“A country’s playing style can be a reflection of their culture”

Paris-Saint-German goalkeeper, Arianna Criscione (35) credits her success and drive to pursue a career in football to the support she received from her parents. The Los Angeles CA, born startlet says she knew from a young age that she wanted to pursue a career as a ‘Goalie’.

Criscione speaks highly of her parents and the role they played into propelling her to greater heights.
“I think it’s super important to have supportive parents. I never had to hide my passion for the game and my parents were always supportive. Being an athlete comes with enough stress I can’t imagine having to hide that from friends and family, plus not having the liberty to be myself seems like a nightmare though I know it’s what most girls go through. If families were more open it would give more opportunities to girls,” said Criscione before adding that support from her parents gave her confidence.

“I believe my parents’ support made me a stronger player and woman. They gave me confidence to believe in myself and whatever I wanted to be was possible if I worked hard enough,” she added.

Criscione believes that one needs to be very confident as a person if they aim to make it as a goalkeeper.

“Confidence, resilience, ability to take responsibility, and enjoy it. If you don’t love it, leave it. There’s too much pressure and stress to not love it”

The 35-year old goal-minder has three Italian SuperCups to her name and has had a chance to play in the UEFA Champions League, moments she describes as ‘magical’.

“Winning is always fun, but to play in the Champions League is something else. Traveling to different countries, the buildup up to the match and then hearing the song over the loud speaker is just magical,” she said.

Criscione has had an opportunity to play in different countries. She says her journey has taught her that in order to understand each country’s playing style, you have to first understand their culture.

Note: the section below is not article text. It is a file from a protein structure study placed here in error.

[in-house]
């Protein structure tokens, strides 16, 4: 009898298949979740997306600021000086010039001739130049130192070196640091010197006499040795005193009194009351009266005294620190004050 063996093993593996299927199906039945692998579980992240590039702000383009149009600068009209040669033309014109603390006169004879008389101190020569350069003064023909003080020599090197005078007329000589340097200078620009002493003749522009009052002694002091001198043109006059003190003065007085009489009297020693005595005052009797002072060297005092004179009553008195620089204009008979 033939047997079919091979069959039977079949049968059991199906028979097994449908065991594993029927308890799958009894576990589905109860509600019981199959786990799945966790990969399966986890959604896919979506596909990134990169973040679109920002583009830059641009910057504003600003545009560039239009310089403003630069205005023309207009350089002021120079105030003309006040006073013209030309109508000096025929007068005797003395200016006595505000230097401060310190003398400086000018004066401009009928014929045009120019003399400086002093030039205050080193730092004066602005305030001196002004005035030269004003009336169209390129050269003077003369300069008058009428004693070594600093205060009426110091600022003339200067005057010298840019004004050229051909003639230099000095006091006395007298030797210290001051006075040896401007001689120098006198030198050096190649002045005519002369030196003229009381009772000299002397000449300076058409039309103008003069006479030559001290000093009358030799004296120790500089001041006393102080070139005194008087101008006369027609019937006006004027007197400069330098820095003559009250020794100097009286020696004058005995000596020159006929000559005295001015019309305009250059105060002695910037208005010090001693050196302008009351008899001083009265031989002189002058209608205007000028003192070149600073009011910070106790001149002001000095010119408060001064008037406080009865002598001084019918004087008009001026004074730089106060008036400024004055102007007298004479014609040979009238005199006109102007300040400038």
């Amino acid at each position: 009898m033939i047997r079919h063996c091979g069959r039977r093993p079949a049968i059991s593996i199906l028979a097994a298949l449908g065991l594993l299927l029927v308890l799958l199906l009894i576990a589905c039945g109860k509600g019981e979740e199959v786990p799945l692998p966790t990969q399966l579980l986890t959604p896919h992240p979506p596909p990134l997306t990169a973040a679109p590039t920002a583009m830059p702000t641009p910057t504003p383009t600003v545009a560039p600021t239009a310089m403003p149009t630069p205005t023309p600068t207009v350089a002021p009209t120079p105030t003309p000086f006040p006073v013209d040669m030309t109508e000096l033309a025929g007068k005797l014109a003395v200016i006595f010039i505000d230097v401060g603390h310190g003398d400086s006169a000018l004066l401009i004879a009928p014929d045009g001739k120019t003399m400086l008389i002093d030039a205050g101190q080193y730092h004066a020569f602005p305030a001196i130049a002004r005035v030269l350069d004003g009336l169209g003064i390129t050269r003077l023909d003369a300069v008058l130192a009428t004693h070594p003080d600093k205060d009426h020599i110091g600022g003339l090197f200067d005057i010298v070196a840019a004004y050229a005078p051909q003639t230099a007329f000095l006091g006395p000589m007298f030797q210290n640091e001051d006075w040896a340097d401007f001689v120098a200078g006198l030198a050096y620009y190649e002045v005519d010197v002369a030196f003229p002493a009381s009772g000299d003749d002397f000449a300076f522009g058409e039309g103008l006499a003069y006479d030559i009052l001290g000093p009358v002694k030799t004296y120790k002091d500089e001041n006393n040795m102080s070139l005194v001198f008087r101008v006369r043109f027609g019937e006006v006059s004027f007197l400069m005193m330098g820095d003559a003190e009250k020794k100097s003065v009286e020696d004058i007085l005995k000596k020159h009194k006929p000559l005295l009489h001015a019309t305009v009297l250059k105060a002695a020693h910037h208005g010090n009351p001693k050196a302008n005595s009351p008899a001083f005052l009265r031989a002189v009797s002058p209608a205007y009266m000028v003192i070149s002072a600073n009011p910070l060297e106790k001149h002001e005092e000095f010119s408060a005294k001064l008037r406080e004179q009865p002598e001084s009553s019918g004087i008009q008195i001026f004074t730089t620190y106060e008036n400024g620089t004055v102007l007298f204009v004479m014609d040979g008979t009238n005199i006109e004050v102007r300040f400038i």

“I think a country’s playing style can be a reflection of their culture. Scandinavia on a whole is pretty similar. From Norway to Sweden culturally it wasn’t so different. But Italy and Holland are two different worlds. I think it’s important to try to understand the culture which will then help you understand the people and then your teammates. You have to have your eyes open and understand you are stepping into their game and it’s your responsibility to adapt while keeping true to yourself and your own game. Its like picking up different pieces of a rainbow. You can have a rainbow with just three colors and it’s nice, but the more colors you add, the bigger and prettier the rainbow gets. My rainbow is pretty vibrant now but I hope to keep adding to it. I would love to add some colors from Africa one day,” she added.

The United States born goalkeeper is big on educations as she also studied Sports Management at the Football Business Academy and did her internship with Benfica in Portugal. She believes that education is very important for every player.

“I think education is vital to every athlete, but education doesn’t have to be formal. For me it’s more of a state of mind to keep learning and asking questions and then finding answers to those questions. Today there are so many online courses for free that you can study anything that interests you and if you don’t like the class you can start a different one. For me studying is like a hobby that creates a more well rounded person,” she said befpre adding that she believes If players only focus on playing it can become overwhelming and issues can become magnified.